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As we eagerly leave 2020 behind and cautiously step into 2021, Senior Consultant, Sarah-Jane Dabarera, reflects on the themes in community relations for the year ahead. Culture and heritage   2020 has set the scene for an increased focus on culture and heritage in 2021. The Black Lives Matter movement, Australian deaths in custody and the destruction of sacred sites at Juukan Gorge have resulted in increased focus and scrutiny on genuine engagement with Traditional Owners. The recently released amendments to the Aboriginal Heritage Act, issued by the WA Government, will require renewed effort in making agreements and strengthening relationships with Traditional Owners. Black

For the McGowan State Government, WA’s economic recovery from COVID-19 is all about infrastructure. Accelerated programs to build roads, rail and bridges are expected to bring about jobs and assets for the future. But what will these expedited projects mean for the communities where they will be built?   Our stakeholder engagement experts explain why avoiding tick-box engagement, and developing a strong consultation program, is more important than ever when timeframes for delivery are crunched. How many projects have been fast tracked? More than 80 major rail, road, coastal and cycling projects over the next two years. A streamlined process for contract awards

As we embark on 2021, the world finds itself at a major turning point – politically, economically, technologically and socially. What’s next? It’s never easy to predict, and especially so this year! For businesses and communication experts, the best way forward is to reflect and learn from the year that was – the lockdown; the economic and social impacts; the devastating bushfires; the disruption of everyday life. The events of 2020 transformed how we communicate. We asked some of Perth’s best communication experts to look back on 2020 and give us their predictions for 2021. A purpose-driven focus With lots of social justice issues

Engaging – it’s the word most often used to describe great content on the internet. Readers who are engaged keep their eyes on website pages for longer, and engaged customers feel compelled to act and purchase products. Length of time on site and customer conversion are two of the most common goals for content strategies. Video and podcasts have become popular ways of creating content, but the written word remains an important pillar of content strategies. Writing for the web, or indeed any public medium, can feel intimidating for those unfamiliar with it – but the best strategy is to prepare and keep

Zak Leading the WA Liberal Party First-term MP, Zak Kirkup is the new leader of the WA Liberal Party, after being elected unopposed following Dean Nalder pulling out of the contest. Mr Kirkup is the party's youngest leader since Matt Birney's short stint in the mid-2000s. He was elected as Dawesville MP in 2017, and replaces Ms Liza Harvey, who resigned as Leader on Sunday morning. Mr Kirkup assumes the role just 109 days out from the March State election. Ms Libby Mettam Voted as Deputy Leader Former Journalist turned Vasse MP, Ms Libby Mettam, was also voted in unopposed as Deputy Leader. The Bench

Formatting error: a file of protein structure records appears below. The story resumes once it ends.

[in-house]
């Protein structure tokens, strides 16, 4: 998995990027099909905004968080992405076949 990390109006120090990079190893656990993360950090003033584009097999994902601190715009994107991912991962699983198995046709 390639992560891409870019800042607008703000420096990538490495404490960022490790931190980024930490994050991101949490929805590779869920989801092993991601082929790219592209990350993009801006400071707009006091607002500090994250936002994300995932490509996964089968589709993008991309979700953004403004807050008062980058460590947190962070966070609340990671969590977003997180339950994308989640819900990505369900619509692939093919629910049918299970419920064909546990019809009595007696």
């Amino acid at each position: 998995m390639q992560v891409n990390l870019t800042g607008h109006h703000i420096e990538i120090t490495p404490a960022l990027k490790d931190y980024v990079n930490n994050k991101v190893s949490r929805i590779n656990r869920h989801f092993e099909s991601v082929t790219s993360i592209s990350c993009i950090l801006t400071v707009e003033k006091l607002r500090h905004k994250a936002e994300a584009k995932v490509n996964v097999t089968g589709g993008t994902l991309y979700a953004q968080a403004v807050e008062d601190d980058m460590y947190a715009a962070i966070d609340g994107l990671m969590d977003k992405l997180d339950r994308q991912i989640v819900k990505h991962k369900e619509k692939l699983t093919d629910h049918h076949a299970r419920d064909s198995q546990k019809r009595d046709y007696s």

Unfiltered, unguarded and sometimes unconventional, The Bench shows WA’s politicians as you’ve never seen them before. Cannings Purple’s Peter Klinger caught up with the Member for Mount Lawley, Simon Millman to discuss a wide range of topics, including his childhood in Melbourne, moving to Perth, getting involved in UWA’s Student Guild and taking his first steps into the legal world. Who Is Simon Millman? Simon Millman is a proud long-term resident of Mount Lawley, where he lives with his wife, Tara and their two sons. Simon shares a brief summary of his life, including his life before politics - heading legal firm, Slater and Gordon's Industrial Relations

As Australia faces record levels of debt and deficit in the wake of the COVID-19 pandemic, Western Australian Treasurer Ben Wyatt today bucked the trend to post a $1.2 billion surplus in the State Budget, followed by surpluses in the range of $363 million in 2021-2022 to $1.5 billion in 2023-2024. Buoyed by high iron ore prices, which enabled Western Australia to bank $8.4 billion in royalties in 2019/20, the coffers are well placed to support the State’s economic recovery and combat the ongoing threat of the coronavirus. The Budget assumes that Western Australia’s borders will remain closed until April 2021. Importantly,

International Access to Information Day is held on 28 September every year and recognises the community’s right to access government-held information. This year, the focus will be on the right to information during times of crisis and on the advantages of having constitutional, statutory and/or policy guarantees for public access to information to save lives, build trust and help the formulation of sustainable policies throughout and beyond the COVID-19 crisis. The community’s right to access government-held information is a multi-faceted and complex issue, so we have enlisted Cannings Purple's Director, Design and Digital, Jamie Wilkinson and Associate Director, Government Relations, Jennifer Kirk

Negotiating the COVID-19 pandemic is currently a major focus for the WA Government. The good news for business is there will soon be opportunities to be involved in the recovery. Staff in Ministerial offices have spent recent weeks keeping pace with daily decisions to implement the Government’s response to the pandemic. But as the curve continues to flatten the Government has an eye to the future and is keen to hear about projects that will inject valuable income and jobs into our communities as part of the recovery from COVID-19. Treasurer Ben Wyatt has made it clear that initiatives to boost the